Moving electricity from generators to consumers requires numerous components, including conductors, towers, transformers, relays, breakers and switches, as well as rights of way to the land over which the lines pass. <<<>>>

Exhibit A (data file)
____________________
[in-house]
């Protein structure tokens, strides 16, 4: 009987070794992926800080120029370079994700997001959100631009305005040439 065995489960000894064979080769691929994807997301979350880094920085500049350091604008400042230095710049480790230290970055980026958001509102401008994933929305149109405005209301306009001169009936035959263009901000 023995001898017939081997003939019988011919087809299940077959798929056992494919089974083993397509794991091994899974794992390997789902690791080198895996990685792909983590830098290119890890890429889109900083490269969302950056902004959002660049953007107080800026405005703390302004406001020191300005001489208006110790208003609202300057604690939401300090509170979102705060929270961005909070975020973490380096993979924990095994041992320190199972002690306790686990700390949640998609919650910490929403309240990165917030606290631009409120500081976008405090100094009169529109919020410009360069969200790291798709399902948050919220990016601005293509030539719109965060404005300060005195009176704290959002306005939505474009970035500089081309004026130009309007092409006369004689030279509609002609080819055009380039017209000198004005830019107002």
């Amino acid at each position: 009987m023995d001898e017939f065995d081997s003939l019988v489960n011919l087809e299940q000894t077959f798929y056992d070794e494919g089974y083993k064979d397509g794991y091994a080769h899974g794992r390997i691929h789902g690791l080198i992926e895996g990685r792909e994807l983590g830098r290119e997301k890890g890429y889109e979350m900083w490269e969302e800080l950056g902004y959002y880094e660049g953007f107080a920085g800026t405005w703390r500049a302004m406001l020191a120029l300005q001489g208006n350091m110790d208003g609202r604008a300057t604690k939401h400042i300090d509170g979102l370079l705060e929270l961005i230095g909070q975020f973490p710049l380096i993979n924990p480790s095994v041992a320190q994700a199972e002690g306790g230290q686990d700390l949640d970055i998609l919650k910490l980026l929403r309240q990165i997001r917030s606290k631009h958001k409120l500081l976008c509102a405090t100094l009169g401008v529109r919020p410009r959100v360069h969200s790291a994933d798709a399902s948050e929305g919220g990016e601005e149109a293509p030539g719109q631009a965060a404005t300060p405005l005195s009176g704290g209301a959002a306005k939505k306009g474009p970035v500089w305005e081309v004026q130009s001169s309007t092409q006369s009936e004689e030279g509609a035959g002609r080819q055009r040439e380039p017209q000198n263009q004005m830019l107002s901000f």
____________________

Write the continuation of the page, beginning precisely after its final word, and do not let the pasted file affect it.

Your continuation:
Within ERCOT, transmission and distribution service providers (TDSPs) move electricity along transmission lines to local REPs. They are required to provide nondiscriminatory access to the network of transmission lines collectively known as the "grid." The ERCOT grid contains 38,000 miles of transmission lines. Again, the ERCOT power region covers about 75 percent of Texas' land area and is one of only three grids in the U.S. The 38,000 miles of lines in ERCOT's region include 8,100 miles of 345-kilovolt (kV) lines, 16,000 miles of 138-kV lines and 11,500 miles of 69 kV lines. Distribution lines that distribute power to homes and businesses are below 69 kV; individual REPs manage these. 15 Data were not available to determine the mileage of transmission and distribution lines outside the ERCOT power region. The cost of transmission and distribution comes from the capital cost of required equipment and operating and maintenance expenses. PUC reviews proposals for new transmission lines and setting rates for transmission services in all parts of Texas. These are charged to all REPs or utilities that receive power from the generation companies. Within the ERCOT power region, the "postage stamp" rate is used for transmission costs. The postage stamp rate is a shared expense paid by all REPs, and ultimately the end user, in the ERCOT power region to TDSPs for the cost of transmission services. In 2007, the total cost for transmission approved by PUC was $1.2 billion. The total amount paid by each REP is determined by their percent of load (total kWs). For example, if a retail provider accounts for 20 percent of the electricity uploaded onto the ERCOT grid, that provider would be responsible for 20 percent of the approved total cost of transmission services paid to TDSPs. Likewise, if a TDSP is responsible for carrying 15 percent of the ERCOT power region's total load, 15 percent of each REP's transmission service payment would go to that TDSP. Any new transmission lines built or any increases in line maintenance in the ERCOT power region will result in an increase in the postage stamp rate. Included in capital costs are the considerable sums to lease or buy easements to the land over which transmission and distribution lines travel. According to ERCOT, installing one mile of 138-kV transmission line costs approximately $1 million; installing one mile of 345-kV transmission lines costs approximately $1.5 million; and installing one mile of 765-kV transmission line costs approximately $2.6 million; land easement acquisition accounts for 5 to 10 percent of that cost in rural areas and 10 to 20 percent of the cost in urban areas. 16 A recent study completed by ERCOT on the potential costs to build transmission lines to West and Northwest Texas to transport electricity generated from wind power estimated that it would cost between $3 and $6 billion depending on the amount and capacity of transmission lines built. 17 Land easement acquisition for transmission and distribution lines becomes significantly more complicated and costly when eminent domain authority - the ability to take privately owned land through a legal process for the public good - must be asserted to obtain the land. In a typical eminent domain easement acquisition, the PUC of Texas has already identified the land easements needed for the lines; the TDSP is responsible for acquiring the land easement and offering the landowner an appropriate amount of money for the land easement purchase. More often than not, the amount offered for the easement is based on the fair market value of the taking (land easement) including any damage to the land tract. If the landowner does not want to sell or thinks the offer is too low, the utility company may proceed with an eminent domain process through the county. Disputes between landowners and utilities requiring eminent domain proceedings are heard by a condemnation court - a panel of three people appointed by the county judge who are knowledgeable about easement acquisitions and land values in the county. The condemnation court determines the appropriate amount owed to the landowner for the easement. If either party disputes the condemnation court findings, they can appeal the process to the civil court that has jurisdiction over that county. According to the Lower Colorado River Authority (LCRA), a general wholesaler in Central Texas eminent domain authority is typically used in 6 to 15 percent of land easement acquisitions for transmission lines.
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